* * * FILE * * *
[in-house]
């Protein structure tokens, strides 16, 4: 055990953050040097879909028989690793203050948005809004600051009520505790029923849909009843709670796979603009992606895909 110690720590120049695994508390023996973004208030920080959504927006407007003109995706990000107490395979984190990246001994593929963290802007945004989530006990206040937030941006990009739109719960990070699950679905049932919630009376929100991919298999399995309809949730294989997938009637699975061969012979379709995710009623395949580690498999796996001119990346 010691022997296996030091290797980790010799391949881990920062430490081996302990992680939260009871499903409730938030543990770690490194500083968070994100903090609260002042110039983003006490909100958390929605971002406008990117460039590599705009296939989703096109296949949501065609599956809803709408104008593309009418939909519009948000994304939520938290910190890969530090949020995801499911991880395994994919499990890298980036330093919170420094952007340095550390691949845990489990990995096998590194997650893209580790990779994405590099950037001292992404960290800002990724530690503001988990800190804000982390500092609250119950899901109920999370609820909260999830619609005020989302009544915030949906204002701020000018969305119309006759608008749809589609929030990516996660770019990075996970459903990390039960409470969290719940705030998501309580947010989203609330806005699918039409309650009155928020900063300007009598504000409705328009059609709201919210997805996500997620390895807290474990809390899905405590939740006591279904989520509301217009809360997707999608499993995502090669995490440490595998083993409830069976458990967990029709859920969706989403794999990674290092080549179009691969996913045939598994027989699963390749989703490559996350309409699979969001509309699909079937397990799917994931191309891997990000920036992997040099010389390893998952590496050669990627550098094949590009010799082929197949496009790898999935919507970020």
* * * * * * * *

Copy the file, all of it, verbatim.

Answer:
[in-house]
């Protein structure tokens, strides 16, 4: 055990953050040097879909028989690793203050948005809004600051009520505790029923849909009843709670796979603009992606895909 110690720590120049695994508390023996973004208030920080959504927006407007003109995706990000107490395979984190990246001994593929963290802007945004989530006990206040937030941006990009739109719960990070699950679905049932919630009376929100991919298999399995309809949730294989997938009637699975061969012979379709995710009623395949580690498999796996001119990346 010691022997296996030091290797980790010799391949881990920062430490081996302990992680939260009871499903409730938030543990770690490194500083968070994100903090609260002042110039983003006490909100958390929605971002406008990117460039590599705009296939989703096109296949949501065609599956809803709408104008593309009418939909519009948000994304939520938290910190890969530090949020995801499911991880395994994919499990890298980036330093919170420094952007340095550390691949845990489990990995096998590194997650893209580790990779994405590099950037001292992404960290800002990724530690503001988990800190804000982390500092609250119950899901109920999370609820909260999830619609005020989302009544915030949906204002701020000018969305119309006759608008749809589609929030990516996660770019990075996970459903990390039960409470969290719940705030998501309580947010989203609330806005699918039409309650009155928020900063300007009598504000409705328009059609709201919210997805996500997620390895807290474990809390899905405590939740006591279904989520509301217009809360997707999608499993995502090669995490440490595998083993409830069976458990967990029709859920969706989403794999990674290092080549179009691969996913045939598994027989699963390749989703490559996350309409699979969001509309699909079937397990799917994931191309891997990000920036992997040099010389390893998952590496050669990627550098094949590009010799082929197949496009790898999935919507970020």